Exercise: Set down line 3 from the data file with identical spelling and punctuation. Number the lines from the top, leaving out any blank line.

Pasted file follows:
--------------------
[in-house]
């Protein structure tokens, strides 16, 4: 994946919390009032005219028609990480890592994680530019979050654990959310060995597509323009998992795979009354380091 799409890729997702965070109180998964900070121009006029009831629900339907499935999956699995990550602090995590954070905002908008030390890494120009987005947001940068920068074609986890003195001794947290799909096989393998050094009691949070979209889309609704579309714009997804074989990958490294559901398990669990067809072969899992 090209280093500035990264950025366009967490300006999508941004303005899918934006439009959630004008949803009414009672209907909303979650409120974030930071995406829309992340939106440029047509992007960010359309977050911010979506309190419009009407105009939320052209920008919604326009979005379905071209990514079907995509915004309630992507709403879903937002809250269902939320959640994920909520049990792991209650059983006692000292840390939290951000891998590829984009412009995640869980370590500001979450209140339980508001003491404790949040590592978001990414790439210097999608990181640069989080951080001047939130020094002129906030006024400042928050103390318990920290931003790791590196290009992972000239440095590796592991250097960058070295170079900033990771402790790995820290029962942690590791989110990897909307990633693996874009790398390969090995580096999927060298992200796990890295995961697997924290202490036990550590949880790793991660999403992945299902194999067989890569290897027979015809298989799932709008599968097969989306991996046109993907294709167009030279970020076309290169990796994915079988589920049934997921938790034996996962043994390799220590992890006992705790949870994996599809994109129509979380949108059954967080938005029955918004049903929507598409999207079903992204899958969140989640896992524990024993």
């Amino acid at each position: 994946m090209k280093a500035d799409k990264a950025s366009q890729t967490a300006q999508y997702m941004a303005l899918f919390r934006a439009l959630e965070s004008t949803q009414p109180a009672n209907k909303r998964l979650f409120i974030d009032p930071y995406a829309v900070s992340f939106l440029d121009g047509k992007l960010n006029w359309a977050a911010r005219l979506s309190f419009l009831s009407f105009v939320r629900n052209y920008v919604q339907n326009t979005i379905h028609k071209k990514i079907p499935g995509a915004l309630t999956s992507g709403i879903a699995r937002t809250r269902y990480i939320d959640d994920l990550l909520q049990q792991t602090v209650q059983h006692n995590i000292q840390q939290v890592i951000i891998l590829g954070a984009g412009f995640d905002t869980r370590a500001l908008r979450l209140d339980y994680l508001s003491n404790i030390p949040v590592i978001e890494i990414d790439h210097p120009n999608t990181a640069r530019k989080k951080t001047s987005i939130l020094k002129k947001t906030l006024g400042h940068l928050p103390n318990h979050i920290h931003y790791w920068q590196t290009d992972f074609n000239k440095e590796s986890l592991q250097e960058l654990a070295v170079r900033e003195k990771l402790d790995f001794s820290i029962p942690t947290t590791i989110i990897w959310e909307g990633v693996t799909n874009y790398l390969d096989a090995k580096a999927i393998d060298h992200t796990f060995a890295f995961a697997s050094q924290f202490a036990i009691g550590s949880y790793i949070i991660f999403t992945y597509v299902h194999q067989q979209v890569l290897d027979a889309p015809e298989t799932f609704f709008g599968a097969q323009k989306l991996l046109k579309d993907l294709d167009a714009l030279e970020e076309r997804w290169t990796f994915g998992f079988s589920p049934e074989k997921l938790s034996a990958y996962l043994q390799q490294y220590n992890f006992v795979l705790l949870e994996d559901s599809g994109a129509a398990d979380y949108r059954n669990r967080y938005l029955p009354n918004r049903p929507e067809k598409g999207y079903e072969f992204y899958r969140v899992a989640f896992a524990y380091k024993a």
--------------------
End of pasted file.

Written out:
């Amino acid at each position: 994946m090209k280093a500035d799409k990264a950025s366009q890729t967490a300006q999508y997702m941004a303005l899918f919390r934006a439009l959630e965070s004008t949803q009414p109180a009672n209907k909303r998964l979650f409120i974030d009032p930071y995406a829309v900070s992340f939106l440029d121009g047509k992007l960010n006029w359309a977050a911010r005219l979506s309190f419009l009831s009407f105009v939320r629900n052209y920008v919604q339907n326009t979005i379905h028609k071209k990514i079907p499935g995509a915004l309630t999956s992507g709403i879903a699995r937002t809250r269902y990480i939320d959640d994920l990550l909520q049990q792991t602090v209650q059983h006692n995590i000292q840390q939290v890592i951000i891998l590829g954070a984009g412009f995640d905002t869980r370590a500001l908008r979450l209140d339980y994680l508001s003491n404790i030390p949040v590592i978001e890494i990414d790439h210097p120009n999608t990181a640069r530019k989080k951080t001047s987005i939130l020094k002129k947001t906030l006024g400042h940068l928050p103390n318990h979050i920290h931003y790791w920068q590196t290009d992972f074609n000239k440095e590796s986890l592991q250097e960058l654990a070295v170079r900033e003195k990771l402790d790995f001794s820290i029962p942690t947290t590791i989110i990897w959310e909307g990633v693996t799909n874009y790398l390969d096989a090995k580096a999927i393998d060298h992200t796990f060995a890295f995961a697997s050094q924290f202490a036990i009691g550590s949880y790793i949070i991660f999403t992945y597509v299902h194999q067989q979209v890569l290897d027979a889309p015809e298989t799932f609704f709008g599968a097969q323009k989306l991996l046109k579309d993907l294709d167009a714009l030279e970020e076309r997804w290169t990796f994915g998992f079988s589920p049934e074989k997921l938790s034996a990958y996962l043994q390799q490294y220590n992890f006992v795979l705790l949870e994996d559901s599809g994109a129509a398990d979380y949108r059954n669990r967080y938005l029955p009354n918004r049903p929507e067809k598409g999207y079903e072969f992204y899958r969140v899992a989640f896992a524990y380091k024993a």